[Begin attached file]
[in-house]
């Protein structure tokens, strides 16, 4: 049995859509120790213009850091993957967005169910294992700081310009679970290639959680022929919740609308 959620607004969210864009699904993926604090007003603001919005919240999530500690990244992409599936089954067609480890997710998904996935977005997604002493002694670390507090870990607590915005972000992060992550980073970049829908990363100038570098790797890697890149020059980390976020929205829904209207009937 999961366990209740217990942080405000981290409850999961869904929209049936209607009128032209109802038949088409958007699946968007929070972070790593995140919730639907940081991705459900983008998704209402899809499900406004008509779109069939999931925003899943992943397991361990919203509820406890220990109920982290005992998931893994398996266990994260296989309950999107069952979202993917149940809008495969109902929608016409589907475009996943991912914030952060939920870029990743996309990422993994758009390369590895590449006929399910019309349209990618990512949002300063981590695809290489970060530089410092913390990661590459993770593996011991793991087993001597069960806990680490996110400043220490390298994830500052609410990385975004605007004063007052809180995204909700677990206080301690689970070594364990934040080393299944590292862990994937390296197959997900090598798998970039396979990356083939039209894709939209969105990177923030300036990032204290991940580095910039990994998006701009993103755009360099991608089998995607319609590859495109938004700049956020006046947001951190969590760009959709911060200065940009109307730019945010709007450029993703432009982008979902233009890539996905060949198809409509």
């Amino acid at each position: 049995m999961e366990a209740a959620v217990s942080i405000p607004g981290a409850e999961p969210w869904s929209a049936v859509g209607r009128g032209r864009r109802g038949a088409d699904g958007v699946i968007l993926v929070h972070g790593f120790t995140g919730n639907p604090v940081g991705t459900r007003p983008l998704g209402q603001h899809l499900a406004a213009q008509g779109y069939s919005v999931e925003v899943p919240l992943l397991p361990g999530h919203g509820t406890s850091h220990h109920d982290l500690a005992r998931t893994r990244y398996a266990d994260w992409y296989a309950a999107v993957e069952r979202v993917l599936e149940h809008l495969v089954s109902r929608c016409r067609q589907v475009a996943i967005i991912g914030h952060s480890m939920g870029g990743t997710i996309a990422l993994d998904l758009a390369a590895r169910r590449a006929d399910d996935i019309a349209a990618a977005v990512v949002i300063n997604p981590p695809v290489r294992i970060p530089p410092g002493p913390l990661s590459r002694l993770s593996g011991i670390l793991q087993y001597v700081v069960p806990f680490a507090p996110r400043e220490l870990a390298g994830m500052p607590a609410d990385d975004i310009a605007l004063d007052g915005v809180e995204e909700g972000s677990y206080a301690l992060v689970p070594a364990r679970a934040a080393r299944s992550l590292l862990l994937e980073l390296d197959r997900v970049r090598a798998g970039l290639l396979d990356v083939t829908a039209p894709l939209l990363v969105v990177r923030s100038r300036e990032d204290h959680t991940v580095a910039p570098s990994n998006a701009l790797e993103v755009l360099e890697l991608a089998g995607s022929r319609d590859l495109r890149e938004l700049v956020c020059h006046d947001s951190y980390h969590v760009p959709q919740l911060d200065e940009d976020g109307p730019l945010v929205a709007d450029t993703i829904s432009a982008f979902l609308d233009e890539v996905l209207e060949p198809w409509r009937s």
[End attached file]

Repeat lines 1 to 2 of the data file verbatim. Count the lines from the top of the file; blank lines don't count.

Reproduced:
[in-house]
């Protein structure tokens, strides 16, 4: 049995859509120790213009850091993957967005169910294992700081310009679970290639959680022929919740609308 959620607004969210864009699904993926604090007003603001919005919240999530500690990244992409599936089954067609480890997710998904996935977005997604002493002694670390507090870990607590915005972000992060992550980073970049829908990363100038570098790797890697890149020059980390976020929205829904209207009937 999961366990209740217990942080405000981290409850999961869904929209049936209607009128032209109802038949088409958007699946968007929070972070790593995140919730639907940081991705459900983008998704209402899809499900406004008509779109069939999931925003899943992943397991361990919203509820406890220990109920982290005992998931893994398996266990994260296989309950999107069952979202993917149940809008495969109902929608016409589907475009996943991912914030952060939920870029990743996309990422993994758009390369590895590449006929399910019309349209990618990512949002300063981590695809290489970060530089410092913390990661590459993770593996011991793991087993001597069960806990680490996110400043220490390298994830500052609410990385975004605007004063007052809180995204909700677990206080301690689970070594364990934040080393299944590292862990994937390296197959997900090598798998970039396979990356083939039209894709939209969105990177923030300036990032204290991940580095910039990994998006701009993103755009360099991608089998995607319609590859495109938004700049956020006046947001951190969590760009959709911060200065940009109307730019945010709007450029993703432009982008979902233009890539996905060949198809409509």